Air Canada Stock: Price Holding Steady Despite Bad News

Air Canada stock trades close to where it did a month ago, but a lot has changed in recent weeks and none of the recent news is good for Air Canada shareholders.

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Air Canada (TSX:AC) just announced more route cuts and layoffs as new travel restrictions put added pressure on cash flow. Despite the pain, Air Canada stock continues to trade at an elevated level.

Air Canada’s troubles mount

Air Canada traded near $45 per share a year ago. Today the share price is down about 50% from that level. When you look at the size of the business and the outlook for the coming months and years, it would seem that the current price is simply too high, or the stock was extremely cheap 12 months ago.

In early February 2020, before the pandemic, Air Canada was very profitable. The company enjoyed strong demand for its business class and economy seats and had figured out that charging passengers for checked bags, as well as the right to choose their spots padded margins.

Oil prices traded slightly below current market levels, so fuel costs weren’t bad a year ago and economic growth prospects in Canada and abroad suggested strong ongoing demand for Air Canada’s passenger and cargo services.

A year later, Air Canada is a smaller company than it was in the 1970s, according to a CBC article citing a comment from the CEO of the Air Canada Pilots Association.

Profitability has evaporated. In fact, Air Canada anticipated net cash burn of more than $1 billion for Q4 2020 when it released the Q3 results. Investors should brace for rough Q4 numbers and a dismal outlook for the first half of 2021.

Route cancellations continue to mount and more staff positions are being cut. Air Canada grounded its Rouge subsidiary and just put another 1,500 staff on layoff notice due to the cancellation of 17 additional routes, including flights to the United States and overseas.

Why isn’t Air Canada stock falling on bad news?

Things can’t much worse and there is no end in sight for the new travel restrictions. Nonetheless, Air Canada stock trades close to where it did in early January before the government announced the first batch of new travel rules and restrictions.

One theory is that investors hope the government will step up with a big bailout package that keeps Air Canada solvent through the rest of the pandemic. The company entered 2021 with sufficient liquidity to keep it alive for several months thanks to quick decisions made by management last spring.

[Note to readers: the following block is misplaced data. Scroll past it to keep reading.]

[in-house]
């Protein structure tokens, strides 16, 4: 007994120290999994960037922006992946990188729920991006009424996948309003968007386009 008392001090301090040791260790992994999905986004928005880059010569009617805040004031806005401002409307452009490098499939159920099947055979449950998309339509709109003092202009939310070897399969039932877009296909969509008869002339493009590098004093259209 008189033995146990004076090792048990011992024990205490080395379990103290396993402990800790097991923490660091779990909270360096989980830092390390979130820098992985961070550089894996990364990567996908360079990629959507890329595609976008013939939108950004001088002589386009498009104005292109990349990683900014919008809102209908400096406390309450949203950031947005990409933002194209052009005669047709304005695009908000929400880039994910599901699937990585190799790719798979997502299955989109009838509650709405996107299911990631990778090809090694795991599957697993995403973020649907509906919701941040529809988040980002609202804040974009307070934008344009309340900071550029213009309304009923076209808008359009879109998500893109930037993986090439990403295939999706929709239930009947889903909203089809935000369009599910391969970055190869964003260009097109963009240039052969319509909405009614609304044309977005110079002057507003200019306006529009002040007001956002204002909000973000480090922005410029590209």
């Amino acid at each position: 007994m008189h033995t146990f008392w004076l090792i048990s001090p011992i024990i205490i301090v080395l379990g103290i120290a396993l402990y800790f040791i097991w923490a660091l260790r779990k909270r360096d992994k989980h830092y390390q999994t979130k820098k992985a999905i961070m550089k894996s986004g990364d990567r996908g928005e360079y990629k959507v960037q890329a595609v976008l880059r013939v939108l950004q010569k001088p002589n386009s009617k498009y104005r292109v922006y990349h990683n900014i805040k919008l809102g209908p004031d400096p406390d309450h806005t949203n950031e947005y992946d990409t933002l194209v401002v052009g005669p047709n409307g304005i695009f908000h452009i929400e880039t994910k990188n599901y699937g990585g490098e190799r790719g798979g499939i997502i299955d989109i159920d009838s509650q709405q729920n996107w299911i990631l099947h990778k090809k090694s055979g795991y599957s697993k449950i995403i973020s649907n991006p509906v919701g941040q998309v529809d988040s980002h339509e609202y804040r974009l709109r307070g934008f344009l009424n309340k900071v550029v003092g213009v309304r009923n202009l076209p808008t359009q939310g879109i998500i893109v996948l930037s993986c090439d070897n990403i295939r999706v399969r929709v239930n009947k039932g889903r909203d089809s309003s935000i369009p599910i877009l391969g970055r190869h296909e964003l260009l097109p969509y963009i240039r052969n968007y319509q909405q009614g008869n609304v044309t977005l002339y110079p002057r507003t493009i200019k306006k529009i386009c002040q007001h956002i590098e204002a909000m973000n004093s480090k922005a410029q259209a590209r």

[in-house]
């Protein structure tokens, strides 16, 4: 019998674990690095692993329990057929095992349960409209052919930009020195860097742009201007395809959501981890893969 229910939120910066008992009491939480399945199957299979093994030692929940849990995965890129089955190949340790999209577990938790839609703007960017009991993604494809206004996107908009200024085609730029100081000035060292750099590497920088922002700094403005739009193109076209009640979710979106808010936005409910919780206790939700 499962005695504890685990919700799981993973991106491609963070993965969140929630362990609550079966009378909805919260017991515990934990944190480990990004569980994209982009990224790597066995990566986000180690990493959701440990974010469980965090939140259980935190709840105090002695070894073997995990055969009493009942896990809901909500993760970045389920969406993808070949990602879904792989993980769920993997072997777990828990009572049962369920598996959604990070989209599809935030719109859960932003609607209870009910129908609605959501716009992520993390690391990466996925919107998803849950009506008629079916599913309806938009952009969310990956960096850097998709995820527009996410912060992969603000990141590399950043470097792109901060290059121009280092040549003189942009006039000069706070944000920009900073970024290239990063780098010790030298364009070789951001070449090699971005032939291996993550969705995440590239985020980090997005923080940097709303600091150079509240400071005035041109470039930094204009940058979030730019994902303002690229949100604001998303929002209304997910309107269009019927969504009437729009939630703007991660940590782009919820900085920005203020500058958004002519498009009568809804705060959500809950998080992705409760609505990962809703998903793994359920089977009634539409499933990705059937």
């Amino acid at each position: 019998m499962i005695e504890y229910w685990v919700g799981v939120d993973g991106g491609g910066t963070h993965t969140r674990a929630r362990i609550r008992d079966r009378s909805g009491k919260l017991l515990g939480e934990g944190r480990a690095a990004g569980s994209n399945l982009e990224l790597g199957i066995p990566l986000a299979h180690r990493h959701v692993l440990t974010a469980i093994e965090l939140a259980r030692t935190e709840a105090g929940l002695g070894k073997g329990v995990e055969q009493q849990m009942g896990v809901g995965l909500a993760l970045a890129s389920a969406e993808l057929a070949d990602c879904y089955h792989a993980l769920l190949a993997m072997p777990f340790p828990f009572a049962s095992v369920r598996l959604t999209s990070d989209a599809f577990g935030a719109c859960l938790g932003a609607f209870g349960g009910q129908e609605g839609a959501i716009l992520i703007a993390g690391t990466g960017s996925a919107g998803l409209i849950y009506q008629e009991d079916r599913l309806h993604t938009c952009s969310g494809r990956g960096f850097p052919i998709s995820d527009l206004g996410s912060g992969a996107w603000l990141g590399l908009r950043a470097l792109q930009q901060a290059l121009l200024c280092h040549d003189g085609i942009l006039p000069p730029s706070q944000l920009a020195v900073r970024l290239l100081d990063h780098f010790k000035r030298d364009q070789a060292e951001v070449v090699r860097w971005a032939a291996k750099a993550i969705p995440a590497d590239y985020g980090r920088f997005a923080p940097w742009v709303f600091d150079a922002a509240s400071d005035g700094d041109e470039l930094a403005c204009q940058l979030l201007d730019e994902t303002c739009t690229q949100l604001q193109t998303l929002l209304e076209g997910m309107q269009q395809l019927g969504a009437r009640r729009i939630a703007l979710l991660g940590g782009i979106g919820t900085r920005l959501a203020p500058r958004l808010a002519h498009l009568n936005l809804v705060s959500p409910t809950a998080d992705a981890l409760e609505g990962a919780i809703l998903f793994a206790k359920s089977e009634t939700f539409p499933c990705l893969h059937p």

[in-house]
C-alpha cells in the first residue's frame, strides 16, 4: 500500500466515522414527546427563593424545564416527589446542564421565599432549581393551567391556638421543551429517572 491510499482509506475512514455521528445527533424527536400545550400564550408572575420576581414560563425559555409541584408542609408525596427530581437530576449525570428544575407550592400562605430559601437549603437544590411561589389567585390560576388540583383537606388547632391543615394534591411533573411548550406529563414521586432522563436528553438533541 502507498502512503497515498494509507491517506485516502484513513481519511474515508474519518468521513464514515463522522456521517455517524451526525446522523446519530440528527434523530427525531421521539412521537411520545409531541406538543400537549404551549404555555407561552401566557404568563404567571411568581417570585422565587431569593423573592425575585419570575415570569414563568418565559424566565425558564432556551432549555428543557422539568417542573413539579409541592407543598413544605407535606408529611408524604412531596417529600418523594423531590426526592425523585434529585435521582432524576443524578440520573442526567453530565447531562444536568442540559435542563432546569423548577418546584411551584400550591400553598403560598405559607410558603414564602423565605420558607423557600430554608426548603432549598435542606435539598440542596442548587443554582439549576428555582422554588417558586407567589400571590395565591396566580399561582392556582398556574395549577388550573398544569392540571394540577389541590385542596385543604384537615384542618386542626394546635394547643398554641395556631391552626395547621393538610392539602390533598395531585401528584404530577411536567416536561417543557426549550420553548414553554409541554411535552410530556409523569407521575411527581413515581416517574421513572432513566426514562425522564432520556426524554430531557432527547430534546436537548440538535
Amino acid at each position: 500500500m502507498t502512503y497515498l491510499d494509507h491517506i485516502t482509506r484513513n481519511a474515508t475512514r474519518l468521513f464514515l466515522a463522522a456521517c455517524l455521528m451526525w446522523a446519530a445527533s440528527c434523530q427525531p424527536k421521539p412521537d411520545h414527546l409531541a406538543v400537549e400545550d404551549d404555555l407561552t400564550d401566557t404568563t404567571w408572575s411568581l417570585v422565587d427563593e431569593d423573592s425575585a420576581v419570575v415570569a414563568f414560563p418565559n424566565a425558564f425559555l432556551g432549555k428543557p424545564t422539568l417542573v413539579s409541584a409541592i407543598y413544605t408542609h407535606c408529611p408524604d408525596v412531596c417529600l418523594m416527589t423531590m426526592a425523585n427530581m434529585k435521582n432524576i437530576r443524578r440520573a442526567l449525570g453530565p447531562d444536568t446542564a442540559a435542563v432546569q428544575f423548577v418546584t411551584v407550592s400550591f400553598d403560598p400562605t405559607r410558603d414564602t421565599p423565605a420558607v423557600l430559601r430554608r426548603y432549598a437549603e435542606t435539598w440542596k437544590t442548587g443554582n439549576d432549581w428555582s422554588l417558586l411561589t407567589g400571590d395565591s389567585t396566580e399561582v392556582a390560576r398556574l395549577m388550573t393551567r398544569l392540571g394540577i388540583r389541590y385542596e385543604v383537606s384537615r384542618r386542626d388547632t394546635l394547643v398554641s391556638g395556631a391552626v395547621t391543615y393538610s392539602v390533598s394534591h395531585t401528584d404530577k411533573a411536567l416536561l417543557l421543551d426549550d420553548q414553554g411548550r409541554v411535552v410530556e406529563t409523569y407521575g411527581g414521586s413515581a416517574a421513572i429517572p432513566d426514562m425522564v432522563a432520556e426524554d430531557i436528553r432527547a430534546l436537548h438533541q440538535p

Based on the $8 billion in liquidity at the end of Q3 and the anticipated Q4 cash burn, Air Canada likely started the year with something close to $7 billion. It will be interesting to see where things sat at the end of December when the Q4 results come out February 12.

Betting on a generous rescue package is risky. Investor interests might be low on the government’s priority list. Comments from the government indicate a bailout deal would need to include an agreement to refund cancelled flights. That would put a large dent in the cash position at a critical time.

Commitments to restart cancelled routes to smaller Canadian cities would likely be part of any agreement. As Air Canada’s situation worsens, its options to find funds shrink and the ability to push back on government requirements decreases.

While nationalizing Air Canada probably won’t happen, investors shouldn’t expect a gift from the government when terms of an agreement emerge.

Should you buy Air Canada stock now?

Air Canada will survive and travel demand will slowly return post-pandemic, but it could take years before Air Canada gets back to its pre-pandemic condition. With that thought in mind and all the uncertainty ahead for the coming weeks and months, it might be best to look for other opportunities in the market today.

This article represents the opinion of the writer, who may disagree with the “official” recommendation position of a Motley Fool premium service or advisor. We’re Motley! Questioning an investing thesis — even one of our own — helps us all think critically about investing and make decisions that help us become smarter, happier, and richer, so we sometimes publish articles that may not be in line with recommendations, rankings or other content.

Fool contributor Andrew Walker has no position in any stock mentioned.

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